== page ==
The two marines denied murdering Fergal Caraher, a 20-year-old member of Sinn Fein, and attempting to murder Micheal Caraher, 23, in the village of Cullyhanna in December 1990.
The accused were L/Cpl Richard Elkington, 23, and Pte Andrew Callaghan, 21, both members of 45 Commando, who were among 13 soldiers on patrol in the village.
As the Lord Chief Justice of Northern Ireland, Sir Brian Hutton, delivered his judgment, members of the Caraher family led dozens of relatives and friends in a silent walkout from the court. By contrast, relatives and friends of the accused cheered the verdicts.
The prosecution case was that as the Caraher brothers attempted to drive out of a pub car park, L/Cpl Elkington smashed the driver's window with his rifle and opened fire on the car, ordering Pte Callaghan to do likewise.
The court was told that L/Cpl Elkington had said to police he had fired nine aimed shots at the driver, believing that a third soldier was being carried away on the bonnet of the car. Pte Callaghan had said he fired 12 'well-aimed shots' because he feared for the life of the third Marine, whom he could not see. This was contradicted by eyewitnesses.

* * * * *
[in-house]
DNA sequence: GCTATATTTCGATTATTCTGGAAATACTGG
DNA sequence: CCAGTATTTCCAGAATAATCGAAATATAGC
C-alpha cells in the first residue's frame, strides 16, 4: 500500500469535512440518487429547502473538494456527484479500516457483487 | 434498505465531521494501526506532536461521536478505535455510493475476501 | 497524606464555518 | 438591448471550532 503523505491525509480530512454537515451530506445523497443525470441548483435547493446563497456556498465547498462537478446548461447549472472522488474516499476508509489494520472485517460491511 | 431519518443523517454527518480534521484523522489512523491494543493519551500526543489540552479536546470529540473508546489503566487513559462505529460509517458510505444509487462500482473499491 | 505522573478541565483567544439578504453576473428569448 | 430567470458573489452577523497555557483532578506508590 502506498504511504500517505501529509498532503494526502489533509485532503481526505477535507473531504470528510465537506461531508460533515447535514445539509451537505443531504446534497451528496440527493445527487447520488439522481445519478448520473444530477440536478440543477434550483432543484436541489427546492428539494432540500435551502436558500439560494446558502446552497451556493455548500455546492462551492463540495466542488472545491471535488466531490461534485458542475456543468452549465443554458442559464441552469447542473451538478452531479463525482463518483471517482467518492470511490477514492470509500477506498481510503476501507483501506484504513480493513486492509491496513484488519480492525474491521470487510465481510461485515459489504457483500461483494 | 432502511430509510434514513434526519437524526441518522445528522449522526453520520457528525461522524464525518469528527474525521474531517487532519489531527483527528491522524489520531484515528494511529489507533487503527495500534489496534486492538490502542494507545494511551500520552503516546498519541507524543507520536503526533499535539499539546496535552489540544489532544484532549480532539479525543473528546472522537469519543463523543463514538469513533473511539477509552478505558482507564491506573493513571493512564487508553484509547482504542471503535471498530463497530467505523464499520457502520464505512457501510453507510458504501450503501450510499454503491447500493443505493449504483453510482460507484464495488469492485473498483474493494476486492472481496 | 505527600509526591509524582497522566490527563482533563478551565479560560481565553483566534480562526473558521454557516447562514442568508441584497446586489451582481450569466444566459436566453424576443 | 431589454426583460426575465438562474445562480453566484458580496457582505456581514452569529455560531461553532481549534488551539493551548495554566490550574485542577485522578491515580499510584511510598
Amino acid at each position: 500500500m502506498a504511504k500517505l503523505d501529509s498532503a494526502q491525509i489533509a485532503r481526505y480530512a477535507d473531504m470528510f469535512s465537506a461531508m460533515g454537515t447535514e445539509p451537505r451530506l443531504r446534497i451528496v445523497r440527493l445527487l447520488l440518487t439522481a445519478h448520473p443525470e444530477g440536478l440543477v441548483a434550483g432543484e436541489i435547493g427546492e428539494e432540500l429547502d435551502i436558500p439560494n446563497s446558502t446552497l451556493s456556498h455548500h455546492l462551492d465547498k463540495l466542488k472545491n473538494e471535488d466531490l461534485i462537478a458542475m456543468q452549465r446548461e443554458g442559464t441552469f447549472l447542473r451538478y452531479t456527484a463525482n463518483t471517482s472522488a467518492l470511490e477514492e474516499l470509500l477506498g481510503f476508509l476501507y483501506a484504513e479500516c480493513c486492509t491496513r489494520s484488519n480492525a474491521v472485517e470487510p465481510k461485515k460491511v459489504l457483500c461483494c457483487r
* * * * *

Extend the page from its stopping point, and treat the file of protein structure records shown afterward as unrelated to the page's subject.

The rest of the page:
Sir Brian said there had been a complete conflict between prosecution and defence witnesses. He had concluded that he could not rely completely on either. There was, however, objective and undisputed scientific evidence which gave some support to the soldiers' evidence, with uniform fibres found on the bonnet of the car.
Fergal Caraher's widow, Margaret, said the family was disappointed but would not rest until justice had been done. 'We've come to expect nothing more from the legal system in the north of Ireland. In all the talk of peace under that declaration there's absolutely no word about state violence or the people responsible for killing Fergal.'
The Belfast-based Committee on the Administration of Justice expressed disquiet, saying that the witnesses whose evidence had been dismissed by Sir Brian had been judged very credible by international observers.
Seamus Mallon, the Social Democratic and Labour Party MP, said the 'depressing' verdict showed again that in cases involving the security forces and the public, the balance was always tilted in favour of the security force members.
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